NIH and Data Management Plans (DMPs)

NIH Policy Requirements

As of January 25, 2023, the National Institutes of Health (NIH) requires all research seeking grant funds that result in scientific data to submit a data management and sharing plan (DMSP).

Required Documents are:

  • A two-page data management and sharing plan as part of the funding application. This plan will outline how the generated scientific data and accompanying documentation will be managed and shared
  • A data management and sharing plan as part of the grant application process

By submitting a DMSP, it will maximize the appropriate sharing of scientific data generated from NIH-funded or conducted research in the plant, with justified limitations of exceptions.

For more information on the new DMSP policy, please review the NIH Scientific Data Sharing Page: The Who, What, Where and When of the NIH Data Management and Sharing (DMS) Policy.

What is a Data Management Plan (DMP)?

A DMP is a formal, living document, that outlines what you will do with your data during and after your research project. Even if your study is not being funded by a federal agency, like the NIH, it is still best practice to have a DMP in place.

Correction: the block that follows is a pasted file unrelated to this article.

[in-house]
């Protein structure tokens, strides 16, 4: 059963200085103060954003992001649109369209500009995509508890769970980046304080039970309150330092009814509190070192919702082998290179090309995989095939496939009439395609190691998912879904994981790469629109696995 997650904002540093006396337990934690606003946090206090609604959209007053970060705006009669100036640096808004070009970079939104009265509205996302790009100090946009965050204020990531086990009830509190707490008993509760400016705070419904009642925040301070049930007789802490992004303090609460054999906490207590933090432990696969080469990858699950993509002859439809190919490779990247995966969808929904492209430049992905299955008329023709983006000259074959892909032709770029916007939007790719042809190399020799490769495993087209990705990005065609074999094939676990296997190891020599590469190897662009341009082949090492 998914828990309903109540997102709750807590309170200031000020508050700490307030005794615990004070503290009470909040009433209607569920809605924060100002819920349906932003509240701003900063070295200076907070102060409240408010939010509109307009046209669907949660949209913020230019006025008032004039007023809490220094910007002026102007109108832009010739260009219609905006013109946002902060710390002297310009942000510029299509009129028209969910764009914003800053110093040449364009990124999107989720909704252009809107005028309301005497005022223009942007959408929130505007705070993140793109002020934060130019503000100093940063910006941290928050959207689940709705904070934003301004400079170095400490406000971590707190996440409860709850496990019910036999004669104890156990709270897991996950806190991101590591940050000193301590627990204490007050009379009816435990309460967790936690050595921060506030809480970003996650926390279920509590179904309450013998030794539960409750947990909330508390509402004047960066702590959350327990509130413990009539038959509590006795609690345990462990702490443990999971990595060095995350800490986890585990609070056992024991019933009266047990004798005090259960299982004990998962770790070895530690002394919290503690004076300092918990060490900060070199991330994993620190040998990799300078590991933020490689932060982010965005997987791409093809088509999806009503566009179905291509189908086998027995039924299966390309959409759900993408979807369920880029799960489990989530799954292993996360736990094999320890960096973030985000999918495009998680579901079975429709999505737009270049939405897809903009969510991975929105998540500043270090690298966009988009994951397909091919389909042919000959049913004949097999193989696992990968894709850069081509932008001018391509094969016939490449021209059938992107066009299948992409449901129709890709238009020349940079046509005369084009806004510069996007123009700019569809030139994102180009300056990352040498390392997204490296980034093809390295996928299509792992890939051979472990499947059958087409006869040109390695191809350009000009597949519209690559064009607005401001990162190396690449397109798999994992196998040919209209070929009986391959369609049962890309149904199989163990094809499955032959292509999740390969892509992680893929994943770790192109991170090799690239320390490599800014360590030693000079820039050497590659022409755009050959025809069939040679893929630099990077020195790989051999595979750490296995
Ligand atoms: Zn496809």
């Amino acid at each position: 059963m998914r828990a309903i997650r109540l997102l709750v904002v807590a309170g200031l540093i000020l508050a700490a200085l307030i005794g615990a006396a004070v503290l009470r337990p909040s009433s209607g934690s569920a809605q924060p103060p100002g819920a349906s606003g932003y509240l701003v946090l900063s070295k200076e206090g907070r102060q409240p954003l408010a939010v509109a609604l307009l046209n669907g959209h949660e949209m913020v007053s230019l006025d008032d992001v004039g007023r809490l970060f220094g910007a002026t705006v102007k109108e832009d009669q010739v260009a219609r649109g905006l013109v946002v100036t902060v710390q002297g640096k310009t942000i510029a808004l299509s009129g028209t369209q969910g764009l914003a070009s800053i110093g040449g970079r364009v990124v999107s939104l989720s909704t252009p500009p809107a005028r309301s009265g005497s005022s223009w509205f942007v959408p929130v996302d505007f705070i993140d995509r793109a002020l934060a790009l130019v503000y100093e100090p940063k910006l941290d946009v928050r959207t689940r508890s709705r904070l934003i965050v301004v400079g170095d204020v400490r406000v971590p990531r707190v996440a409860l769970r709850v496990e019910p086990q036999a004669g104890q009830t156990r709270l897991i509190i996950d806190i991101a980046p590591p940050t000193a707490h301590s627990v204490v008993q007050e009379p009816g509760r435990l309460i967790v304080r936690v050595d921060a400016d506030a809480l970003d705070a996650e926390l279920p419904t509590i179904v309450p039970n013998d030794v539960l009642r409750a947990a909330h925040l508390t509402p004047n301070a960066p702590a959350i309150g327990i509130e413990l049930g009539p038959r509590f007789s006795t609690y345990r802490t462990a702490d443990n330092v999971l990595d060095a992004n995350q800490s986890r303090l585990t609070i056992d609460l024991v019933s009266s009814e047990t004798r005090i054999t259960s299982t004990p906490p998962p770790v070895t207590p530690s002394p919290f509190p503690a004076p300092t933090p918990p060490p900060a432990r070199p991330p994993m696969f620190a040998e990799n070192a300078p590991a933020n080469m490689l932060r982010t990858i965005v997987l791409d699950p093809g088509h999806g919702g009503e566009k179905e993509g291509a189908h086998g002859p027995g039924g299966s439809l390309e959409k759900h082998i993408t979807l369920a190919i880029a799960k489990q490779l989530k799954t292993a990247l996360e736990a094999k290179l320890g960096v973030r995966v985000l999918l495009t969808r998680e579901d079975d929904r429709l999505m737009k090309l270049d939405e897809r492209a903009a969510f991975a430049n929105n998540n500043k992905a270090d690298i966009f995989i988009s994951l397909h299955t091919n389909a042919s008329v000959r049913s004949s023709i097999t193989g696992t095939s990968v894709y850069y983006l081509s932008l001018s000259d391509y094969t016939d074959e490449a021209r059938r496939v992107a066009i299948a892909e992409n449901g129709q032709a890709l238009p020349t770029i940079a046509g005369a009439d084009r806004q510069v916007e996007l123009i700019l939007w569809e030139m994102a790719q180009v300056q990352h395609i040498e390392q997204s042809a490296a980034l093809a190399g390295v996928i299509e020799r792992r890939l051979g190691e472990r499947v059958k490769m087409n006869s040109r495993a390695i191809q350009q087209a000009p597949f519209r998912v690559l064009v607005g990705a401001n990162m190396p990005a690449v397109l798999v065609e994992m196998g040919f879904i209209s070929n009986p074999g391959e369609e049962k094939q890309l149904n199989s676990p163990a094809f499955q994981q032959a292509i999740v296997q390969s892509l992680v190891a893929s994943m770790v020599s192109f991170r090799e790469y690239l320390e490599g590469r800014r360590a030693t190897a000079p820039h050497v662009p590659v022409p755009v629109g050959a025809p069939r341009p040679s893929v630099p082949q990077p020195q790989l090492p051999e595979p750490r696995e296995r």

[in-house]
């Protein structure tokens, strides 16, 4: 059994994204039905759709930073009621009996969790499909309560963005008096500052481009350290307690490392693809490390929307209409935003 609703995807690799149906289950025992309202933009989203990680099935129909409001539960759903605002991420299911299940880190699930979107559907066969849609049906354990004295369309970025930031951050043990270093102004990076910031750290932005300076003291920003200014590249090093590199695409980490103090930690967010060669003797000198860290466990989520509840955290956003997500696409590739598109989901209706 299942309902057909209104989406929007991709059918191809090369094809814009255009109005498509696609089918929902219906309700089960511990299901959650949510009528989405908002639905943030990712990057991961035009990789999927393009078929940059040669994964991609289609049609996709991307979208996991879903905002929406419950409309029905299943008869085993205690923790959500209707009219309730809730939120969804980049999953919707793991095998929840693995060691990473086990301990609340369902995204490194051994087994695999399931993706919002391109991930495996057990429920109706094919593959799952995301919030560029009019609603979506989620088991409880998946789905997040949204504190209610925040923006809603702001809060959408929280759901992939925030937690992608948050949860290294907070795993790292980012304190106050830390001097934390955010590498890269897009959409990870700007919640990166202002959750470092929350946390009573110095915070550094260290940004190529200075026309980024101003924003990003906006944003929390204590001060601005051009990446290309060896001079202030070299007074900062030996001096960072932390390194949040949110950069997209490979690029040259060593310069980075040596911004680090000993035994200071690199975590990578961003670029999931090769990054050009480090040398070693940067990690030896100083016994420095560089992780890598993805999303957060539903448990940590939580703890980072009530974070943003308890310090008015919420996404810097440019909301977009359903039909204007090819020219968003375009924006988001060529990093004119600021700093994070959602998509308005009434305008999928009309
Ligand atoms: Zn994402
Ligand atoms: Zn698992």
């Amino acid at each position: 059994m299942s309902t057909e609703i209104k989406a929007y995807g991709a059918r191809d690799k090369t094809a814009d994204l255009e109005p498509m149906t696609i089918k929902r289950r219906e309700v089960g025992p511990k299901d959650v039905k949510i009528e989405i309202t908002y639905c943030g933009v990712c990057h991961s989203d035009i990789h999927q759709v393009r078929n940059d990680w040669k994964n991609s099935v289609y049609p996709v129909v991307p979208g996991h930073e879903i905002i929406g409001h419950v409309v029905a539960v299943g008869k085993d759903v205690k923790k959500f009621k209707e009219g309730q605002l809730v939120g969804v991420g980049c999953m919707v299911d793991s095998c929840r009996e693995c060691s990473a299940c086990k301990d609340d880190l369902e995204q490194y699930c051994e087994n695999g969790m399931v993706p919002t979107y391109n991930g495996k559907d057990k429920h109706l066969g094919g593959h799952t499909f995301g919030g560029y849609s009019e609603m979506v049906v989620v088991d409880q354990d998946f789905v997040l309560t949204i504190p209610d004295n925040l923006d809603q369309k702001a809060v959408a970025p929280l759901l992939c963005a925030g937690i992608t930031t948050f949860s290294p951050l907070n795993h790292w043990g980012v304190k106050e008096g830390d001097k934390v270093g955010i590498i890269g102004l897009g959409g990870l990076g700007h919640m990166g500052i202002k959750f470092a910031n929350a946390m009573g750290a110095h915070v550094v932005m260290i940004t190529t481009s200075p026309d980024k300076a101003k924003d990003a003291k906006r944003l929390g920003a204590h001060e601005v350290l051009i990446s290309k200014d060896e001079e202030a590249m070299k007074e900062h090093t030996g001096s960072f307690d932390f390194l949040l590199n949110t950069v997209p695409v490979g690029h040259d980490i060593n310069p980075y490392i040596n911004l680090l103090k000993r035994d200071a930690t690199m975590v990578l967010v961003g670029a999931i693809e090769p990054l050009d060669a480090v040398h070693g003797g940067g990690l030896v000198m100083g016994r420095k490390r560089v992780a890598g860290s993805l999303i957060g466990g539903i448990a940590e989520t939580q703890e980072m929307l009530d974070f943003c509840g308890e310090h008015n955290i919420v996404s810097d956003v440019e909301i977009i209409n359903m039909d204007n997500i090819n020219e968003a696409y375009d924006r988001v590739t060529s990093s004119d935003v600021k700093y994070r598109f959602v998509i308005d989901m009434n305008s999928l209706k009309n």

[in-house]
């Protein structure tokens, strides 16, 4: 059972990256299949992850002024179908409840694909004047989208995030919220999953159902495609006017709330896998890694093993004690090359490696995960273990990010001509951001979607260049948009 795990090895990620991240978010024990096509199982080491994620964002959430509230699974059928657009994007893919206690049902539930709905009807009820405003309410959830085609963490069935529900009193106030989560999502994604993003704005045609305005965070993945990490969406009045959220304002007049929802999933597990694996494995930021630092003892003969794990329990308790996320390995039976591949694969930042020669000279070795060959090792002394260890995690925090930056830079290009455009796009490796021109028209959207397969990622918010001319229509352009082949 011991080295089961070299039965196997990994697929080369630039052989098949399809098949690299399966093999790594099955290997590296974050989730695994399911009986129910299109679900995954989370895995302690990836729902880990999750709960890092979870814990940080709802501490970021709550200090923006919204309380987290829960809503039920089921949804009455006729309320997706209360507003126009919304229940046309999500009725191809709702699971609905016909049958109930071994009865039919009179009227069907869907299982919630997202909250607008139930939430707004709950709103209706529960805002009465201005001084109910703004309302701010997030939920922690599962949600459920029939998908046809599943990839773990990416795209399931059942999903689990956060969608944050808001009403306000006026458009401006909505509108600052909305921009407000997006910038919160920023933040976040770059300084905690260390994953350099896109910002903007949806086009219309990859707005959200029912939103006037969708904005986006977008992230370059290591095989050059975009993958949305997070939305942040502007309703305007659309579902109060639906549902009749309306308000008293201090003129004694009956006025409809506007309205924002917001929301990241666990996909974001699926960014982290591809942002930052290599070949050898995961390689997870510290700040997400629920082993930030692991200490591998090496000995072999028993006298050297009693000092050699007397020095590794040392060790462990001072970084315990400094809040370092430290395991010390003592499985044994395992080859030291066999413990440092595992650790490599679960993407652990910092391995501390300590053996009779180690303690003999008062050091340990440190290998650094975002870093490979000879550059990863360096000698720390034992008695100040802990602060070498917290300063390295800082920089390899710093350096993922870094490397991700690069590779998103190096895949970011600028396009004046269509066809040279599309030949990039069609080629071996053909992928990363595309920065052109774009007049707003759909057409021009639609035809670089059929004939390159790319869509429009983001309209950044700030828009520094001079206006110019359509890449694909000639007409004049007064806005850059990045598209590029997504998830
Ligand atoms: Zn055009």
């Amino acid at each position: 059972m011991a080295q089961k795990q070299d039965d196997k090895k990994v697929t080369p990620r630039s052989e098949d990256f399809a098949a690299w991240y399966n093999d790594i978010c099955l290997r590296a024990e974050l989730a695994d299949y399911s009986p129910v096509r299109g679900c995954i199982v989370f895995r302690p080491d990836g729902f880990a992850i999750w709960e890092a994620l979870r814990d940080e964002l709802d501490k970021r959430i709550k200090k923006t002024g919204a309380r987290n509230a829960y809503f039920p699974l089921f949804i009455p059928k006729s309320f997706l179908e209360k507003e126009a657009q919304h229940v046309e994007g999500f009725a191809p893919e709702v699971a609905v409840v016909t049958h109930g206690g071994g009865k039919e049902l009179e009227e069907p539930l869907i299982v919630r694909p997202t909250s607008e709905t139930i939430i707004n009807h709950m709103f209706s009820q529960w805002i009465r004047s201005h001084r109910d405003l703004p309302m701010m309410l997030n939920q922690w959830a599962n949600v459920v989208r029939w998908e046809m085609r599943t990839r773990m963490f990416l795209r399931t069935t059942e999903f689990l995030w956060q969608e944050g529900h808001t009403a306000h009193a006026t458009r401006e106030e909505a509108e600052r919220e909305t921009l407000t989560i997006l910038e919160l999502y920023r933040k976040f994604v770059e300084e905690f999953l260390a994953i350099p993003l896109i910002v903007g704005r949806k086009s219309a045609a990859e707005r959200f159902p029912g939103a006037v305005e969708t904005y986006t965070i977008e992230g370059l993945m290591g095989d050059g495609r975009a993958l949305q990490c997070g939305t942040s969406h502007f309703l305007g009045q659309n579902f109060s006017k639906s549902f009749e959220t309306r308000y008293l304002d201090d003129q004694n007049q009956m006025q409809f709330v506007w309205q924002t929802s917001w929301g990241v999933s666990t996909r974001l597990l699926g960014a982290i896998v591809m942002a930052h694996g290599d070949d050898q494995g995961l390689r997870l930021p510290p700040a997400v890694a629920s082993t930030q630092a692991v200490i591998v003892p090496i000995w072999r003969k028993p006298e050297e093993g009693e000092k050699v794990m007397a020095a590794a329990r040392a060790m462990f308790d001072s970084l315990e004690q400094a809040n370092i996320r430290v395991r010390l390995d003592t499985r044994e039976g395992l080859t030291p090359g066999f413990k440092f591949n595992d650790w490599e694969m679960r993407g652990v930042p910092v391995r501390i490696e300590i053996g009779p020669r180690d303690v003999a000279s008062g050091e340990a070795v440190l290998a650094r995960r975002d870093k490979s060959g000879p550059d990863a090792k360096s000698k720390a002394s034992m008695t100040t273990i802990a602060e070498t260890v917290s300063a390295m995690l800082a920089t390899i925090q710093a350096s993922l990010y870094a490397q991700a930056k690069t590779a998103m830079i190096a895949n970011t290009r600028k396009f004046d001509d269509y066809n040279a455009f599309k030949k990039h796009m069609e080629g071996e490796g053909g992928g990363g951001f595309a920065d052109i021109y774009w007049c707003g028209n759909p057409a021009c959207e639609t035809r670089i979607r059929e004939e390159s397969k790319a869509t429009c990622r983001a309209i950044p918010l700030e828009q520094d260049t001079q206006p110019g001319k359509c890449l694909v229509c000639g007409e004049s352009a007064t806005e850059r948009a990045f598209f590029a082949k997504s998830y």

All of the following must be included in your DMP (provided by the NIH):

  • Data Type - Include the type of data and estimated amount of data being generated. Use general terms and descriptions about data modality (e.g. imaging, genomic, mobile, survey), how the data is aggregated and processed.
  • Related Tools, Software and Code - Indicate if specialized tools are needed to reproduce your research and how they can be accessed.
  • Standards - An indication of what standards will be applied to the scientific data and associated metadata (i.e., data formats, data dictionaries, data identifiers, definitions, unique identifiers, and other data documentation).
  • Data Preservation - The name of the repository, where scientific data and metadata will be archived. For more information see NIH Repositories for Sharing Scientific Data.
  • Access and Timelines - A description of how the data will be made available and what unique persistent identifiers (PID) you will use to support reporting out on your progress and outputs. Provide the timeframe with the expectation that the data should be made available as soon as possible.
  • Access, Distribution, or Reuse Considerations - Including informed consent, privacy and confidentiality protections like de-identification and Certificates of Confidentiality, any data use agreements or licensing limitations.
  • Oversight of Data Management and Sharing - How and when the data management plan will be monitored and managed, and by whom (e.g. , titles, roles).